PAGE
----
When a disease is a killer, finding a cure is all that matters
When a disease is a killer, finding a cure is all that matters
My most memorable patient had cancer. During her husband’s nightly visits, “Eileen” put on her best smile, assured him she was feeling stronger and getting better. Once he left, she fell back against her pillows, exhausted from the energy she’d used to "put her best face forward."
She came to share with me her emotional and physical concerns, as well as the severity of her pain. Despite all she was experiencing, she believed it was worthwhile. She was being given a new treatment, IV chemotherapy. “I know I’m dying but if I have helped one person in their cancer battle, I have done my job.”
Fast-forward 50 years. This week I will be with my daughter as she begins her chemotherapy. She has many of the same worries that “Eileen” shared with me. So to Peter Frank’s Oct. 13 letter, “How about equal time and money for prostate cancer?” my reply is this: Susan Komen didn’t ask why. She acted and started the most successful cancer awareness program to date. Cancer research doesn’t focus on a gender-specific cancer, it helps all of us.
To Daniel T. Weaver’s Oct. 14 Viewpoint, “Breast cancer awareness overshadows others that need cures,” I can only say none of these women could care about the loss of a body part, much less their breasts. All they care about is getting qualified, effective and compassionate treatment so they can move on with their lives.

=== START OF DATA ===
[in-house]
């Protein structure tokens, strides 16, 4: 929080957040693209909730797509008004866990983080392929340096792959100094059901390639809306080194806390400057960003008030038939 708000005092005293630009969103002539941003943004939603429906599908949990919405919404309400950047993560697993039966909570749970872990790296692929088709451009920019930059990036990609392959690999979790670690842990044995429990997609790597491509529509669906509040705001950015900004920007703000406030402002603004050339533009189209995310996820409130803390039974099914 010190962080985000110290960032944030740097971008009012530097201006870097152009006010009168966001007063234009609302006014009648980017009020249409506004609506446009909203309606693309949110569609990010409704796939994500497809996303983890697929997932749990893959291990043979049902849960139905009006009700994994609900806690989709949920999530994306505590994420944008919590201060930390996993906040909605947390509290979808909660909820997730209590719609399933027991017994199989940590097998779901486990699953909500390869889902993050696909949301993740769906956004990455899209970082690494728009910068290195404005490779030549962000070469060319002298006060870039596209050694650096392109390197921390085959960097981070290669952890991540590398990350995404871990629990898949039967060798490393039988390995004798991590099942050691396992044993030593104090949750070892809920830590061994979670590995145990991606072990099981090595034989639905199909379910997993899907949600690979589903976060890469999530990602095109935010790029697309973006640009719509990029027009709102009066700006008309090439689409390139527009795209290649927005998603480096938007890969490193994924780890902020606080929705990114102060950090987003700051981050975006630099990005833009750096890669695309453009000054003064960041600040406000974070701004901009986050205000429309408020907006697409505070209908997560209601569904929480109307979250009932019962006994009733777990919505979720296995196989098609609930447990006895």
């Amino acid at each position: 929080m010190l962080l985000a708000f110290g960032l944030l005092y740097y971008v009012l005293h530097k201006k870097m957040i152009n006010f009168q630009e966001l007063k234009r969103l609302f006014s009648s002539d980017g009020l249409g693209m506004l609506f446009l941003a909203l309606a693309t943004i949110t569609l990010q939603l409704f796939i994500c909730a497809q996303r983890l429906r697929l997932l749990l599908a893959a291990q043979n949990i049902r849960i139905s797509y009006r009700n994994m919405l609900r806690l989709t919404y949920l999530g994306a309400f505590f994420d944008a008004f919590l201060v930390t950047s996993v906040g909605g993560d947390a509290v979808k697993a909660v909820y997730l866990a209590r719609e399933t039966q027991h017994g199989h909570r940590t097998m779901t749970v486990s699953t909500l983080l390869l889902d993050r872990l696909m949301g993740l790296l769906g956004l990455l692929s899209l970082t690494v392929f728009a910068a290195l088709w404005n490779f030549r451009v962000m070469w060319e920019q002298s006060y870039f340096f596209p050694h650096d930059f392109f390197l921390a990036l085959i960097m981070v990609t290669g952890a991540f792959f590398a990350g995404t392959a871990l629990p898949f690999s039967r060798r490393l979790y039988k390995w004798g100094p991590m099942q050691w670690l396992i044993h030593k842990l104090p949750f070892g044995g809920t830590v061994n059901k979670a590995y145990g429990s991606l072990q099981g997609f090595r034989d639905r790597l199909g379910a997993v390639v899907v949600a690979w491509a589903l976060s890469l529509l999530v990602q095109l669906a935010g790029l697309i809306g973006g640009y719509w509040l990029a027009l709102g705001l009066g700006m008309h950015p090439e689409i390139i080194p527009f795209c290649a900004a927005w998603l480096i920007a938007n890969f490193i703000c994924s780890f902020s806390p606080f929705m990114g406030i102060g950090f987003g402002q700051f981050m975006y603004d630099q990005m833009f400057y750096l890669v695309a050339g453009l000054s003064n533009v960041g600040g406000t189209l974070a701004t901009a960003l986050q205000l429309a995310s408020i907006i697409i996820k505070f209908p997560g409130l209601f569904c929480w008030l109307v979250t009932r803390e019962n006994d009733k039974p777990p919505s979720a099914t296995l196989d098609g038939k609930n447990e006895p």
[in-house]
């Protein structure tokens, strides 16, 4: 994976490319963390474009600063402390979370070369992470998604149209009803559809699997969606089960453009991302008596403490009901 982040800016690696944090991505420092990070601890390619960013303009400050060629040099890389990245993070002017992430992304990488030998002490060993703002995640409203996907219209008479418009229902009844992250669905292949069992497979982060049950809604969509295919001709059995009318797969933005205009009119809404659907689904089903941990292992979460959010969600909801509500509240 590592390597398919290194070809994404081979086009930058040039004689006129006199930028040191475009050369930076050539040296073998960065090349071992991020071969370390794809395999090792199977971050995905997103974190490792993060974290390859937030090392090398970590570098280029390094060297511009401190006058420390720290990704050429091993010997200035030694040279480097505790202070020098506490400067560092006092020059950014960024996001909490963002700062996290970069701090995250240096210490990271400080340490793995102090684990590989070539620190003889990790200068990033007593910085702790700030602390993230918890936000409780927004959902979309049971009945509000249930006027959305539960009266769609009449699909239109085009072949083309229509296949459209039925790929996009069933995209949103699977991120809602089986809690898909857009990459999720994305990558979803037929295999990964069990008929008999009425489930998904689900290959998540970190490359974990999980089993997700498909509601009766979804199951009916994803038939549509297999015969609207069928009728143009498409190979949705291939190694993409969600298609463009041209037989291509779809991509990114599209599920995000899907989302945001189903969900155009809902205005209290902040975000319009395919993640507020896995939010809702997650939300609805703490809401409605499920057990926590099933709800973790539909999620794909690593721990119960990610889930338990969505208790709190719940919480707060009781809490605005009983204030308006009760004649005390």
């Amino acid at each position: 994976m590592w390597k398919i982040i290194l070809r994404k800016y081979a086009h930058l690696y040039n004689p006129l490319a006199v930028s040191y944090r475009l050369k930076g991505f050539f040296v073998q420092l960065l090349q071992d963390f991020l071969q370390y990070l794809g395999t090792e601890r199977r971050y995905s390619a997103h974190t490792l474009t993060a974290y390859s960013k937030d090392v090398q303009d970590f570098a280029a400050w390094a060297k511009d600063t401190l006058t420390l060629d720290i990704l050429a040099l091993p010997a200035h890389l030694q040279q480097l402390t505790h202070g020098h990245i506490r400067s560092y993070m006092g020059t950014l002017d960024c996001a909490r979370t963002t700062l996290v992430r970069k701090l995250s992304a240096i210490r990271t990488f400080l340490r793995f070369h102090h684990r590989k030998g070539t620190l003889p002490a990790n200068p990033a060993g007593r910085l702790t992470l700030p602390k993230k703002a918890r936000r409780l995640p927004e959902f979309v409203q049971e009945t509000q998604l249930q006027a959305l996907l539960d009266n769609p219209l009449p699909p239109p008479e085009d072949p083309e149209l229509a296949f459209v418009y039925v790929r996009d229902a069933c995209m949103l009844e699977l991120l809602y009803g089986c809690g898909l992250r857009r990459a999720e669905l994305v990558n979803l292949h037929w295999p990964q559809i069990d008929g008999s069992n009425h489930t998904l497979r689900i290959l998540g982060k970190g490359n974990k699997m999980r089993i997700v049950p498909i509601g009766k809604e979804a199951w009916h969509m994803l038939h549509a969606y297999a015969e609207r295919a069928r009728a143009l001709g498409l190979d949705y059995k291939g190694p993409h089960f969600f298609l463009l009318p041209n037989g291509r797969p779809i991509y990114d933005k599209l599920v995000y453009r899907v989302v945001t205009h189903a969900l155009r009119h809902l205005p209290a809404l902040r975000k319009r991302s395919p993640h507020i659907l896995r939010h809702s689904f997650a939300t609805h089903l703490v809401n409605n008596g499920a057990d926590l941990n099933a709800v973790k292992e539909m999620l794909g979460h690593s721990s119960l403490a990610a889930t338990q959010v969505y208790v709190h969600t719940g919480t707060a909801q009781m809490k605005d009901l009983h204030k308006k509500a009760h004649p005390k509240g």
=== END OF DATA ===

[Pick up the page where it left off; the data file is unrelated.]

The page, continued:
Perhaps Mr. Frank and Mr. Weaver could follow the example of Susan Komen and begin a foundation for their cancer concerns.
The writer is a registered nurse.
Debate style not as important as substance
In the wake of the Oct. 11 vice-presidential debate, we are now besieged with discussions of Joe Biden’s teeth and grin. Did he smile too much and too broadly? Was he too cavalier and smirk at his debate opponent, Rep. Paul Ryan?
A week earlier, debate observers chided President Obama for being too reserved, looking bored and not fully engaged with Mitt Romney.
I trust that at some point, the media will take the time to focus on substance rather than style, and provide citizens with a meaningful measure by which we can decide who will lead the United States in an increasingly complex and challenging world — a world in which substance has real capital.
Romney, Ryan top the competition on issues
One man was mature, comfortable, dominant. The other man appeared young, earnest, respectful. But the older man verbally interrupted the other man 76 times, whereas the younger man showed respect for the other, interrupting fewer than 10 times.
I visualized each of them having a discussion with one of our world leaders. There was no doubt in my mind who would be the better communicator and negotiator.
There were no surprises on the economy: Each man promised to improve it. But I compare the small degree of success the Democratic administration has demonstrated in the past four years with the spectacular success Romney demonstrated as governor of Massachusetts. In a state that is 75 percent Democrat, Romney obviously knew how to “cross the aisle” and get things done.